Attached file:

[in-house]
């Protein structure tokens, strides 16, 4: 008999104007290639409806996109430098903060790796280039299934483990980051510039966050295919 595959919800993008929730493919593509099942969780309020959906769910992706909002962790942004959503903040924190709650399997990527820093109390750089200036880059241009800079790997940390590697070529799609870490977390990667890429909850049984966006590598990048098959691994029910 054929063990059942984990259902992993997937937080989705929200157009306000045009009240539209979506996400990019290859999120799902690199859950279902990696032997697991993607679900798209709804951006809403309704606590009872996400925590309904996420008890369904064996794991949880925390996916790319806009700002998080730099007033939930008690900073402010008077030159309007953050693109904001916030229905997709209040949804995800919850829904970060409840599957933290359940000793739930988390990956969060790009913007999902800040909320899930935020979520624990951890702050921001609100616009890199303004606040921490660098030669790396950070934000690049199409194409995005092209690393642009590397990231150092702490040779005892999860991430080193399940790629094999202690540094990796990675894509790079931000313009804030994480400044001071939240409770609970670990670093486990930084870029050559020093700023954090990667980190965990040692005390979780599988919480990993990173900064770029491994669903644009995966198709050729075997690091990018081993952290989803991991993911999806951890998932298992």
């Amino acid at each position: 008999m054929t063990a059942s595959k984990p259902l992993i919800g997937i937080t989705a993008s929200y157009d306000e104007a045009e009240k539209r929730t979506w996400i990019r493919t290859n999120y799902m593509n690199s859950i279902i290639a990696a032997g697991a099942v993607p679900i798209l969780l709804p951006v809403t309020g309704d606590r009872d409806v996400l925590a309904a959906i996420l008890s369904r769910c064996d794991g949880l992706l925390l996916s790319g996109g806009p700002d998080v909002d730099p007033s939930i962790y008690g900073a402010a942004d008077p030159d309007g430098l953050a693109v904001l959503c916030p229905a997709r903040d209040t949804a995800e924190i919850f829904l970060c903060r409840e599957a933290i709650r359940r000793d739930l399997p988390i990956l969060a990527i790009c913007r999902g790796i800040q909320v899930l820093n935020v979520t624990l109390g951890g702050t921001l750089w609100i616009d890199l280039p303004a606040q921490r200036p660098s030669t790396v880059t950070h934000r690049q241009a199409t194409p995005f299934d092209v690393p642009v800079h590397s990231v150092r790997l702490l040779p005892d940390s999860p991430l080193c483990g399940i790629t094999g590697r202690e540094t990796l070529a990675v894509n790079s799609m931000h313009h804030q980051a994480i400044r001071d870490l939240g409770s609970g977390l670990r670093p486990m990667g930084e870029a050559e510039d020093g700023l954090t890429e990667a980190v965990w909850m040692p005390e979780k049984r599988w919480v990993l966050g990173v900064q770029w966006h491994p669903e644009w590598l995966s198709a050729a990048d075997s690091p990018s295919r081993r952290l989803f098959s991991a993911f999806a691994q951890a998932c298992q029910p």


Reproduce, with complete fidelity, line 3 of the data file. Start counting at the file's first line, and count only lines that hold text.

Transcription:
């Amino acid at each position: 008999m054929t063990a059942s595959k984990p259902l992993i919800g997937i937080t989705a993008s929200y157009d306000e104007a045009e009240k539209r929730t979506w996400i990019r493919t290859n999120y799902m593509n690199s859950i279902i290639a990696a032997g697991a099942v993607p679900i798209l969780l709804p951006v809403t309020g309704d606590r009872d409806v996400l925590a309904a959906i996420l008890s369904r769910c064996d794991g949880l992706l925390l996916s790319g996109g806009p700002d998080v909002d730099p007033s939930i962790y008690g900073a402010a942004d008077p030159d309007g430098l953050a693109v904001l959503c916030p229905a997709r903040d209040t949804a995800e924190i919850f829904l970060c903060r409840e599957a933290i709650r359940r000793d739930l399997p988390i990956l969060a990527i790009c913007r999902g790796i800040q909320v899930l820093n935020v979520t624990l109390g951890g702050t921001l750089w609100i616009d890199l280039p303004a606040q921490r200036p660098s030669t790396v880059t950070h934000r690049q241009a199409t194409p995005f299934d092209v690393p642009v800079h590397s990231v150092r790997l702490l040779p005892d940390s999860p991430l080193c483990g399940i790629t094999g590697r202690e540094t990796l070529a990675v894509n790079s799609m931000h313009h804030q980051a994480i400044r001071d870490l939240g409770s609970g977390l670990r670093p486990m990667g930084e870029a050559e510039d020093g700023l954090t890429e990667a980190v965990w909850m040692p005390e979780k049984r599988w919480v990993l966050g990173v900064q770029w966006h491994p669903e644009w590598l995966s198709a050729a990048d075997s690091p990018s295919r081993r952290l989803f098959s991991a993911f999806a691994q951890a998932c298992q029910p």